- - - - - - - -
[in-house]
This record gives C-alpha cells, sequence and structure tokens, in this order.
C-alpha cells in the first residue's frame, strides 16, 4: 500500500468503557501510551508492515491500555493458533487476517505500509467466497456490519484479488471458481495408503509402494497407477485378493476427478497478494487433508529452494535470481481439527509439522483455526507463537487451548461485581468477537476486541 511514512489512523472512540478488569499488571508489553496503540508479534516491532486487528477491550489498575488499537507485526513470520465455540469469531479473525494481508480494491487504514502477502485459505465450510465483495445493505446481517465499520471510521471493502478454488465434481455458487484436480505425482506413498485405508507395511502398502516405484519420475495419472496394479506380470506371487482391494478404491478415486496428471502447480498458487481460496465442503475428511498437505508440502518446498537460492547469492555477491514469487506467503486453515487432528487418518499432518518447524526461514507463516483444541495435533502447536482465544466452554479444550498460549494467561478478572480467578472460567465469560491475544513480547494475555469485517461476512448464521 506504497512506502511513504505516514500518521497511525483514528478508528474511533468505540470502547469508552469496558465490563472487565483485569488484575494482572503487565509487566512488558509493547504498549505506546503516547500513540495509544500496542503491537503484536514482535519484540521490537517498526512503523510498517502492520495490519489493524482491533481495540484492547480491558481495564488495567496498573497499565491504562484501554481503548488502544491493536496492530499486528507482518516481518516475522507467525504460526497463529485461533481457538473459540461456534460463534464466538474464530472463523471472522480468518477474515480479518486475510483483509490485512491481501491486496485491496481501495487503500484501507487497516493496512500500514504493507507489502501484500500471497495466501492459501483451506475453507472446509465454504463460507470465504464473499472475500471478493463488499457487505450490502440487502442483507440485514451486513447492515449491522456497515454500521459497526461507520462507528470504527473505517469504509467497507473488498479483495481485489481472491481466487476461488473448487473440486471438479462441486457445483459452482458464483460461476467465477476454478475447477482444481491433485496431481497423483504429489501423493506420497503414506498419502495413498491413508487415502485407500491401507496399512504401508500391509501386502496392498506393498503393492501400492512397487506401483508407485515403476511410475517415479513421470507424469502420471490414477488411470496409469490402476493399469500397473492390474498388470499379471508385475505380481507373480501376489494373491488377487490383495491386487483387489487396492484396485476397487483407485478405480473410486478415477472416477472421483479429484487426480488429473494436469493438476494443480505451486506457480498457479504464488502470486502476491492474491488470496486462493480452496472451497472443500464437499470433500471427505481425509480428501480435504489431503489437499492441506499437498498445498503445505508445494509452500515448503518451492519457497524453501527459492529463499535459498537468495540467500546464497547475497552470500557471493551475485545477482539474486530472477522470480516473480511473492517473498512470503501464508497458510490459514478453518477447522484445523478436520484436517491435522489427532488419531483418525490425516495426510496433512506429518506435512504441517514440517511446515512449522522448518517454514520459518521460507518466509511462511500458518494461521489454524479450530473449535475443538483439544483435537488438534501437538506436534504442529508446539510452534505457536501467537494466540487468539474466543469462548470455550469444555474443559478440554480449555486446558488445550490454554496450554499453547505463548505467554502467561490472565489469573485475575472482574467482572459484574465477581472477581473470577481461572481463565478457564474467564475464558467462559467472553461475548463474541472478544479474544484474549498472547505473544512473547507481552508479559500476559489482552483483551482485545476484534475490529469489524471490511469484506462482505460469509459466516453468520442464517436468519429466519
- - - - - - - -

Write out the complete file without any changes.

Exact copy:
[in-house]
This record gives C-alpha cells, sequence and structure tokens, in this order.
C-alpha cells in the first residue's frame, strides 16, 4: 500500500468503557501510551508492515491500555493458533487476517505500509467466497456490519484479488471458481495408503509402494497407477485378493476427478497478494487433508529452494535470481481439527509439522483455526507463537487451548461485581468477537476486541 511514512489512523472512540478488569499488571508489553496503540508479534516491532486487528477491550489498575488499537507485526513470520465455540469469531479473525494481508480494491487504514502477502485459505465450510465483495445493505446481517465499520471510521471493502478454488465434481455458487484436480505425482506413498485405508507395511502398502516405484519420475495419472496394479506380470506371487482391494478404491478415486496428471502447480498458487481460496465442503475428511498437505508440502518446498537460492547469492555477491514469487506467503486453515487432528487418518499432518518447524526461514507463516483444541495435533502447536482465544466452554479444550498460549494467561478478572480467578472460567465469560491475544513480547494475555469485517461476512448464521 506504497512506502511513504505516514500518521497511525483514528478508528474511533468505540470502547469508552469496558465490563472487565483485569488484575494482572503487565509487566512488558509493547504498549505506546503516547500513540495509544500496542503491537503484536514482535519484540521490537517498526512503523510498517502492520495490519489493524482491533481495540484492547480491558481495564488495567496498573497499565491504562484501554481503548488502544491493536496492530499486528507482518516481518516475522507467525504460526497463529485461533481457538473459540461456534460463534464466538474464530472463523471472522480468518477474515480479518486475510483483509490485512491481501491486496485491496481501495487503500484501507487497516493496512500500514504493507507489502501484500500471497495466501492459501483451506475453507472446509465454504463460507470465504464473499472475500471478493463488499457487505450490502440487502442483507440485514451486513447492515449491522456497515454500521459497526461507520462507528470504527473505517469504509467497507473488498479483495481485489481472491481466487476461488473448487473440486471438479462441486457445483459452482458464483460461476467465477476454478475447477482444481491433485496431481497423483504429489501423493506420497503414506498419502495413498491413508487415502485407500491401507496399512504401508500391509501386502496392498506393498503393492501400492512397487506401483508407485515403476511410475517415479513421470507424469502420471490414477488411470496409469490402476493399469500397473492390474498388470499379471508385475505380481507373480501376489494373491488377487490383495491386487483387489487396492484396485476397487483407485478405480473410486478415477472416477472421483479429484487426480488429473494436469493438476494443480505451486506457480498457479504464488502470486502476491492474491488470496486462493480452496472451497472443500464437499470433500471427505481425509480428501480435504489431503489437499492441506499437498498445498503445505508445494509452500515448503518451492519457497524453501527459492529463499535459498537468495540467500546464497547475497552470500557471493551475485545477482539474486530472477522470480516473480511473492517473498512470503501464508497458510490459514478453518477447522484445523478436520484436517491435522489427532488419531483418525490425516495426510496433512506429518506435512504441517514440517511446515512449522522448518517454514520459518521460507518466509511462511500458518494461521489454524479450530473449535475443538483439544483435537488438534501437538506436534504442529508446539510452534505457536501467537494466540487468539474466543469462548470455550469444555474443559478440554480449555486446558488445550490454554496450554499453547505463548505467554502467561490472565489469573485475575472482574467482572459484574465477581472477581473470577481461572481463565478457564474467564475464558467462559467472553461475548463474541472478544479474544484474549498472547505473544512473547507481552508479559500476559489482552483483551482485545476484534475490529469489524471490511469484506462482505460469509459466516453468520442464517436468519429466519